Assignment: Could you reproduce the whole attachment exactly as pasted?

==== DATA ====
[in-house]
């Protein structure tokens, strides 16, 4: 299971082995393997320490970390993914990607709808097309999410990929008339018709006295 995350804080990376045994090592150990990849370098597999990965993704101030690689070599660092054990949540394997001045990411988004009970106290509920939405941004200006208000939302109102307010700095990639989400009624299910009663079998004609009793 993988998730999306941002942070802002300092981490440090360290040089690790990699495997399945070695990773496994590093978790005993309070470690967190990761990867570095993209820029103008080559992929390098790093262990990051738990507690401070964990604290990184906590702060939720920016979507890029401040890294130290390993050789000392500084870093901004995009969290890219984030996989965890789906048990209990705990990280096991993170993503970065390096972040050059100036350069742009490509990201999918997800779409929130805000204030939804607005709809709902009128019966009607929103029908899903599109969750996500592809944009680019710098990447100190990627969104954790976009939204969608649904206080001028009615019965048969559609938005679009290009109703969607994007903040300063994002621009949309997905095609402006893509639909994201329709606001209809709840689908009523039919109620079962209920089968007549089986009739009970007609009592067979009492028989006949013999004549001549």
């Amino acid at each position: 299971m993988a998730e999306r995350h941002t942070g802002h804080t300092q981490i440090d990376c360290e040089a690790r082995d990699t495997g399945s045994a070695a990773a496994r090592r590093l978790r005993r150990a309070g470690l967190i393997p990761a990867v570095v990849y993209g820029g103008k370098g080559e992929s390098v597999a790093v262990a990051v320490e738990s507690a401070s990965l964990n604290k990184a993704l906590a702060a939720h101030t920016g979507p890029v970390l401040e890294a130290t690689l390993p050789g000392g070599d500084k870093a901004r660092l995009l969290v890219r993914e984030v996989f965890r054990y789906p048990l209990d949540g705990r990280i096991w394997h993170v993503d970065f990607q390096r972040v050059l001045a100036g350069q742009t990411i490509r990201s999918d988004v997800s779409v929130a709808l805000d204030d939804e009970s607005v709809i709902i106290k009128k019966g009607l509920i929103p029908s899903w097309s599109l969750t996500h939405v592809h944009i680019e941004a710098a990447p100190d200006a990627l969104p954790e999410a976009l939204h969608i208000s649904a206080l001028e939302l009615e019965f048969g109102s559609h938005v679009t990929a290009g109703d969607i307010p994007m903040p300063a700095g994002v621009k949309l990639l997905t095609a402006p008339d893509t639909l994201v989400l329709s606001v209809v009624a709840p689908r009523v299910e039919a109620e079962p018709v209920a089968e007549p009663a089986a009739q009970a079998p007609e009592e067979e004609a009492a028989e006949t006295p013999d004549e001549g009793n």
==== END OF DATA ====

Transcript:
[in-house]
């Protein structure tokens, strides 16, 4: 299971082995393997320490970390993914990607709808097309999410990929008339018709006295 995350804080990376045994090592150990990849370098597999990965993704101030690689070599660092054990949540394997001045990411988004009970106290509920939405941004200006208000939302109102307010700095990639989400009624299910009663079998004609009793 993988998730999306941002942070802002300092981490440090360290040089690790990699495997399945070695990773496994590093978790005993309070470690967190990761990867570095993209820029103008080559992929390098790093262990990051738990507690401070964990604290990184906590702060939720920016979507890029401040890294130290390993050789000392500084870093901004995009969290890219984030996989965890789906048990209990705990990280096991993170993503970065390096972040050059100036350069742009490509990201999918997800779409929130805000204030939804607005709809709902009128019966009607929103029908899903599109969750996500592809944009680019710098990447100190990627969104954790976009939204969608649904206080001028009615019965048969559609938005679009290009109703969607994007903040300063994002621009949309997905095609402006893509639909994201329709606001209809709840689908009523039919109620079962209920089968007549089986009739009970007609009592067979009492028989006949013999004549001549």
């Amino acid at each position: 299971m993988a998730e999306r995350h941002t942070g802002h804080t300092q981490i440090d990376c360290e040089a690790r082995d990699t495997g399945s045994a070695a990773a496994r090592r590093l978790r005993r150990a309070g470690l967190i393997p990761a990867v570095v990849y993209g820029g103008k370098g080559e992929s390098v597999a790093v262990a990051v320490e738990s507690a401070s990965l964990n604290k990184a993704l906590a702060a939720h101030t920016g979507p890029v970390l401040e890294a130290t690689l390993p050789g000392g070599d500084k870093a901004r660092l995009l969290v890219r993914e984030v996989f965890r054990y789906p048990l209990d949540g705990r990280i096991w394997h993170v993503d970065f990607q390096r972040v050059l001045a100036g350069q742009t990411i490509r990201s999918d988004v997800s779409v929130a709808l805000d204030d939804e009970s607005v709809i709902i106290k009128k019966g009607l509920i929103p029908s899903w097309s599109l969750t996500h939405v592809h944009i680019e941004a710098a990447p100190d200006a990627l969104p954790e999410a976009l939204h969608i208000s649904a206080l001028e939302l009615e019965f048969g109102s559609h938005v679009t990929a290009g109703d969607i307010p994007m903040p300063a700095g994002v621009k949309l990639l997905t095609a402006p008339d893509t639909l994201v989400l329709s606001v209809v009624a709840p689908r009523v299910e039919a109620e079962p018709v209920a089968e007549p009663a089986a009739q009970a079998p007609e009592e067979e004609a009492a028989e006949t006295p013999d004549e001549g009793n």